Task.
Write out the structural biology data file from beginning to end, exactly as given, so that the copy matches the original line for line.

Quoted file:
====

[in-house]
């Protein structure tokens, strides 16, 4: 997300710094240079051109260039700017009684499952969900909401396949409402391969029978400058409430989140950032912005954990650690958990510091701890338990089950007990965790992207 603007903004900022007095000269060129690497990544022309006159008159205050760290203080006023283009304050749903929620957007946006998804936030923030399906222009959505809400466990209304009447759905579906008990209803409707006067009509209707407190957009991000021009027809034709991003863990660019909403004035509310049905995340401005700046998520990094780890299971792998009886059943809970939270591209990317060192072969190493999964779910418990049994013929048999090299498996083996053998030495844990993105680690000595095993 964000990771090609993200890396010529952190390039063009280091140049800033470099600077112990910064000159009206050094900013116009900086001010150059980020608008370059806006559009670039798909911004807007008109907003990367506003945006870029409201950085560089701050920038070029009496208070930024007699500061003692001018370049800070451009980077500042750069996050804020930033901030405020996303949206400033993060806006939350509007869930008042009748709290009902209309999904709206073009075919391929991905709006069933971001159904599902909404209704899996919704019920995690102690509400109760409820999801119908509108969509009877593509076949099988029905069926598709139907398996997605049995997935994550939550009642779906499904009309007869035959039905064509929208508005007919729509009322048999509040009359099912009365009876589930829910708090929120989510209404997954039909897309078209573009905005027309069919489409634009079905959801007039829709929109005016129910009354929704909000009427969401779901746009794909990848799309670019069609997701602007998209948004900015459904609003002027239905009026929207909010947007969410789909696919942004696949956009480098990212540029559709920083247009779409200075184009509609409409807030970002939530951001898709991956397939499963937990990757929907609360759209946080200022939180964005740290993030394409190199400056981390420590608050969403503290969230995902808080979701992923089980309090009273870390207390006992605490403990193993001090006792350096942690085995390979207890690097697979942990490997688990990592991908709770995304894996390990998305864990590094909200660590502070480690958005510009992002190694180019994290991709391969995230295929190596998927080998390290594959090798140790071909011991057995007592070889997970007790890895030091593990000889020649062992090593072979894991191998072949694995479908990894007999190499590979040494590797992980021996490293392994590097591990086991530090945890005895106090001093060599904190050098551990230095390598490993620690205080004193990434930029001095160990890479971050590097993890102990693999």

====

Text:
[in-house]
């Protein structure tokens, strides 16, 4: 997300710094240079051109260039700017009684499952969900909401396949409402391969029978400058409430989140950032912005954990650690958990510091701890338990089950007990965790992207 603007903004900022007095000269060129690497990544022309006159008159205050760290203080006023283009304050749903929620957007946006998804936030923030399906222009959505809400466990209304009447759905579906008990209803409707006067009509209707407190957009991000021009027809034709991003863990660019909403004035509310049905995340401005700046998520990094780890299971792998009886059943809970939270591209990317060192072969190493999964779910418990049994013929048999090299498996083996053998030495844990993105680690000595095993 964000990771090609993200890396010529952190390039063009280091140049800033470099600077112990910064000159009206050094900013116009900086001010150059980020608008370059806006559009670039798909911004807007008109907003990367506003945006870029409201950085560089701050920038070029009496208070930024007699500061003692001018370049800070451009980077500042750069996050804020930033901030405020996303949206400033993060806006939350509007869930008042009748709290009902209309999904709206073009075919391929991905709006069933971001159904599902909404209704899996919704019920995690102690509400109760409820999801119908509108969509009877593509076949099988029905069926598709139907398996997605049995997935994550939550009642779906499904009309007869035959039905064509929208508005007919729509009322048999509040009359099912009365009876589930829910708090929120989510209404997954039909897309078209573009905005027309069919489409634009079905959801007039829709929109005016129910009354929704909000009427969401779901746009794909990848799309670019069609997701602007998209948004900015459904609003002027239905009026929207909010947007969410789909696919942004696949956009480098990212540029559709920083247009779409200075184009509609409409807030970002939530951001898709991956397939499963937990990757929907609360759209946080200022939180964005740290993030394409190199400056981390420590608050969403503290969230995902808080979701992923089980309090009273870390207390006992605490403990193993001090006792350096942690085995390979207890690097697979942990490997688990990592991908709770995304894996390990998305864990590094909200660590502070480690958005510009992002190694180019994290991709391969995230295929190596998927080998390290594959090798140790071909011991057995007592070889997970007790890895030091593990000889020649062992090593072979894991191998072949694995479908990894007999190499590979040494590797992980021996490293392994590097591990086991530090945890005895106090001093060599904190050098551990230095390598490993620690205080004193990434930029001095160990890479971050590097993890102990693999």